The Last Witch Hunter: Good Speculative Fiction Fun

072115 Chris Banner

The Last Witch Hunter opened last week to mixed reactions. The critical reviews were terrible. In many media outlets the film critics seem to have a contest about who could make the smarmiest comments about the film and its fans. Yet the sci-fi, horror, and fantasy web sites and blog pages created by fans of the genre loved it. The comment sections on these fan sites, and even on articles “blasting” the movie, are overwhelmingly positive. Once again it leads into that interesting realm of a genre film that fans love and professional movie critics love to hate.

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The Last Witch Hunter film was born out of a discussion about Dungeons and Dragons that Vin Diesel had with Cory Goodman, who went on to write the screenplay with Matt Sazama and Burk Sharpless. Diesel is well known for his enjoyment of D&D. In fact, you can see him play as Kaulder, his character from The Last Witch Hunter, here.

Screen Shot 2015-10-25 at 10.40.31 PMKaulder is an immortal witch hunter who must team up with a modern day witch (Rose Leslie from Game of Thrones) to stop an ancient plague from ravaging New York City. Throw in Michael Caine and Elijah Wood as priests assigned to help Kaulder in his tasks, elemental and dark magic, secret societies, and all types of fight scenes ranging from old-school action to CGI enhanced, and you have a speculative fiction film.

A review on WIRED, a forum for people who like science fiction, horror, steampunk, and other works of speculative fiction, calls the movie “just damn fun” as it highlights physical action, elemental magic, and, of course, Kaulder’s magic flaming sword. On I09, another speculative fiction site, Charlie Jane Anders writes:

“Diesel is just kind of enjoying being an immortal badass who keeps the world safe from the abuse of magic powers. There are the requisite hints that he wants to die and that he’s tired of this curse of eternal life, but he spends remarkably little time wallowing in self-pity.”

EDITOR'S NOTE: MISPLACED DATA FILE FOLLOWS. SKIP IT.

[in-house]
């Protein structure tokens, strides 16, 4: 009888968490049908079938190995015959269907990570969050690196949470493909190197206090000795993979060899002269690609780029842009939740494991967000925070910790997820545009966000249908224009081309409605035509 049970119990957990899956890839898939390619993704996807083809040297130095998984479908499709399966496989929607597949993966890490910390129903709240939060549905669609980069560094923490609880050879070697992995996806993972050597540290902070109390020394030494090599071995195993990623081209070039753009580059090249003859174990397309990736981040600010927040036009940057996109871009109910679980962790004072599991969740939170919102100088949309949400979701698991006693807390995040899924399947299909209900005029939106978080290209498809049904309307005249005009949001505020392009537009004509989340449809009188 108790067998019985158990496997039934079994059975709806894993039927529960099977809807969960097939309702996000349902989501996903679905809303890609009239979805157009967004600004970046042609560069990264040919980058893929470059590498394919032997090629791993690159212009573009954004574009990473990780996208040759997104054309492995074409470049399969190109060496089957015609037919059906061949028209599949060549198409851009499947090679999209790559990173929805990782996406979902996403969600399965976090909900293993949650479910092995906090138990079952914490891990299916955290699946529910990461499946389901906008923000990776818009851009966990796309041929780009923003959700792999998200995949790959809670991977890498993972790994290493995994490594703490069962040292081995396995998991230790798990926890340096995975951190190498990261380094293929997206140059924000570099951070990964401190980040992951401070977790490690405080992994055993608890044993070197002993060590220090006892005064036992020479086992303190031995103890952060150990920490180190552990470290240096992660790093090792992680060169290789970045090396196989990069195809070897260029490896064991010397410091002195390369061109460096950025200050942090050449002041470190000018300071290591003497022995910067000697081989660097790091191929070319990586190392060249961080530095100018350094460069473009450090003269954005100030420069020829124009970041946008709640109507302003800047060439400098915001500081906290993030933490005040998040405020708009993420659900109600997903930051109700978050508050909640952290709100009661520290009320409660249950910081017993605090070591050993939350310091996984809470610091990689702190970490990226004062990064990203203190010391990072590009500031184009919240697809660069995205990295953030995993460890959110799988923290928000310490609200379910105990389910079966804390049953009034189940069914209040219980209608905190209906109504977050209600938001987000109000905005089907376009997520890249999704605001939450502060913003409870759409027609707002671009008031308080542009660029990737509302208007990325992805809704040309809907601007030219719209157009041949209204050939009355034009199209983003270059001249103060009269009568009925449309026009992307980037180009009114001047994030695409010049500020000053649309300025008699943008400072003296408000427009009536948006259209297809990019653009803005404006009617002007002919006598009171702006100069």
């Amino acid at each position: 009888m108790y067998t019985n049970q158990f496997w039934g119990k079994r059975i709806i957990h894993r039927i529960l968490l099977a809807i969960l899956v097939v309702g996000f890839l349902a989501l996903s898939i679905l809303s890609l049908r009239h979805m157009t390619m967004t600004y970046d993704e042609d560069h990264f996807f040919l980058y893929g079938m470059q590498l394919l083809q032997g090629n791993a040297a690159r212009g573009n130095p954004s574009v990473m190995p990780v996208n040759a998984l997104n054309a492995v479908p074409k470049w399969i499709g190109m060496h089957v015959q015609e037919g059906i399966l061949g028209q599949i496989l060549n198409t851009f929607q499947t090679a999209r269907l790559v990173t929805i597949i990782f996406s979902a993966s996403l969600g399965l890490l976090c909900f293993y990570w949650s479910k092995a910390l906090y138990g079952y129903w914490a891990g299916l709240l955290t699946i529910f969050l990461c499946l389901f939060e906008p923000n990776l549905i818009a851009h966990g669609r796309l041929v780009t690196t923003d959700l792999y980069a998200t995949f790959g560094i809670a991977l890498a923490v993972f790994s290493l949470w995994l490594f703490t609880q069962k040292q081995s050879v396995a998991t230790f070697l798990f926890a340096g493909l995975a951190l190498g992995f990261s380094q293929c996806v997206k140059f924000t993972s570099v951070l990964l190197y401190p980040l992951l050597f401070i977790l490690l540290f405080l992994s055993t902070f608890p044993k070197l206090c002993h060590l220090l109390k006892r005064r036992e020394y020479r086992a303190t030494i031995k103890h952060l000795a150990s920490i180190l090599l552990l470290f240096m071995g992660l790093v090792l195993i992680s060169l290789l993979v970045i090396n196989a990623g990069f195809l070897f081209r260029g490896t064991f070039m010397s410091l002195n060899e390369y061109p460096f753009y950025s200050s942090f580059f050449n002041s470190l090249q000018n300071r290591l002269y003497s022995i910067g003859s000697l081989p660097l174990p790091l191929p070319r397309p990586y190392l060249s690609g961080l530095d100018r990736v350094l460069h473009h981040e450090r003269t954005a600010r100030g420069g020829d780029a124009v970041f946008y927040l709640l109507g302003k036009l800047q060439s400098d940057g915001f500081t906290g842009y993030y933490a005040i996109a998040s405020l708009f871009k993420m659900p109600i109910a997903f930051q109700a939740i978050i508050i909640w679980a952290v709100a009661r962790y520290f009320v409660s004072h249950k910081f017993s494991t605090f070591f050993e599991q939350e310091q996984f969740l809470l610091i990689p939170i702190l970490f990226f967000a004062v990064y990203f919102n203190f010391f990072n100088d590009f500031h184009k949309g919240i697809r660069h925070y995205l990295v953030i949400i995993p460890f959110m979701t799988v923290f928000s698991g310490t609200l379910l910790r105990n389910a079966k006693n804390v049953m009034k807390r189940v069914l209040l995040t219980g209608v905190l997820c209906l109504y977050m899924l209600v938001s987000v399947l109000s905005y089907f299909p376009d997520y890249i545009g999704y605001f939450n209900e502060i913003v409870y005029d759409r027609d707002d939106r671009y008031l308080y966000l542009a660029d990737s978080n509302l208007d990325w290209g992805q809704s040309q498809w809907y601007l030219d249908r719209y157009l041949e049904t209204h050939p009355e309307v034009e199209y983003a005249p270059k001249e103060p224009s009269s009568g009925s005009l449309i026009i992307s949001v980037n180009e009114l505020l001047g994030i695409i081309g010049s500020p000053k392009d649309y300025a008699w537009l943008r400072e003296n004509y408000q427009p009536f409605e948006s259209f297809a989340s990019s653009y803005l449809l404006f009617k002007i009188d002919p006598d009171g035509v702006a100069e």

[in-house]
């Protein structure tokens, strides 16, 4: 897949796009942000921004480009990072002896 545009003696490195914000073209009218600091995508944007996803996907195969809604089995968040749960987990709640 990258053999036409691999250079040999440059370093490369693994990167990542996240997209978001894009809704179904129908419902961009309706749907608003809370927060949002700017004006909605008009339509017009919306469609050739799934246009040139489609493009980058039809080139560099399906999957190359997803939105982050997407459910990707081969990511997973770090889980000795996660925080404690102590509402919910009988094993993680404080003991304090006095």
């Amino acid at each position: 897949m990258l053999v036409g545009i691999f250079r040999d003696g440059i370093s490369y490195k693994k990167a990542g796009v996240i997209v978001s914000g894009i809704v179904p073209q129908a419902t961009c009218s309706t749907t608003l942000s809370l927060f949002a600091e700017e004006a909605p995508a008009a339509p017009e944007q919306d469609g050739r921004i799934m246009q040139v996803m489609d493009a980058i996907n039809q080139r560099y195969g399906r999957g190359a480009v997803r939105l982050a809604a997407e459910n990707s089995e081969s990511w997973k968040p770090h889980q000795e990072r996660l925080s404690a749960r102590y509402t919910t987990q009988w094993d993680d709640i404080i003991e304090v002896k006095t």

It is refreshing to see an immortal character who is not experiencing what Douglas Adams termed “the long, dark, teatime of the soul.”*

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Films that share common characteristics to The Last Witch Hunter, like John Wick, Van Helsing, Blade, and Hansel and Gretel: Witch Hunters—all speculative fiction genre films—have been criticized for their popular and commercial appeal. Too often it seems like film critics attack the audience members for their bad taste in enjoying this type of film. For example, Rotten Tomatoes described it on their website as “grim” and a movie that “will bore and/or confuse all but the least demanding action fantasy fans.” So if a viewer enjoys the movie, according to the site, then he/she must not expect much from a film. In other words, reviews like this posit that there is something wrong with the viewer who enjoys the film.

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“Watching The Last Witch Hunter is like sitting by while someone else plays a game whose coolness eludes us” writes Bilge Ebiri, and perhaps this lack of understanding is part of the reason for the attitude of a lot of film critics. They have no critical vocabulary with which to talk about these types of films without being condescending, and therefore no aesthetic criteria by which to judge. So they attack the viewers who enjoy the genre—who already understand and appreciate “the game”—and expect those viewers to feel ashamed for enjoying a movie.

Screen Shot 2015-10-25 at 10.39.37 PMAlthough it will come as no surprise to readers of this series, and readers of my blog, I am a fan of this type of movie. When the trailer first popped up on my Twitter feed, I believe I exclaimed “Woo Hoo!” and pumped a fist into the air. I’m a Geek and proud of it. So here is my review: Is it a movie worth watching? Yes. Will I purchase it on DVD? You bet. Would I recommend it to my friends who like speculative fiction films? Heck yes. Does everyone have to agree with me? Not on your life.

We all enjoy things that other people don’t understand or appreciate, and that diversity is a reason for celebration.

•In The Long, Dark Teatime of the Soul, Douglas Adams pens the following line: “I’ve had the sort of day that would make Saint Francis of Assisi kick babies.” Let that image soak in for a moment while I admit that this is one of my favorite novels.



Anders, C.J. (2015). The Last Witch Hunter is the most amazing guilty pleasure in ages. I09. Retrieved from

Ebiri, B. (2015). The Last Witch Hunter creates an intriguing world but doesn’t do anything with it. Vulture Devouring Culture. Retrieved from

The Last Witch Hunter. (2015). Rotten Tomatoes. Retrieved from

Vin Diesel’s The Last Witch Hunter is as Good as it Sounds. (2015). WIRED. Retrieved from

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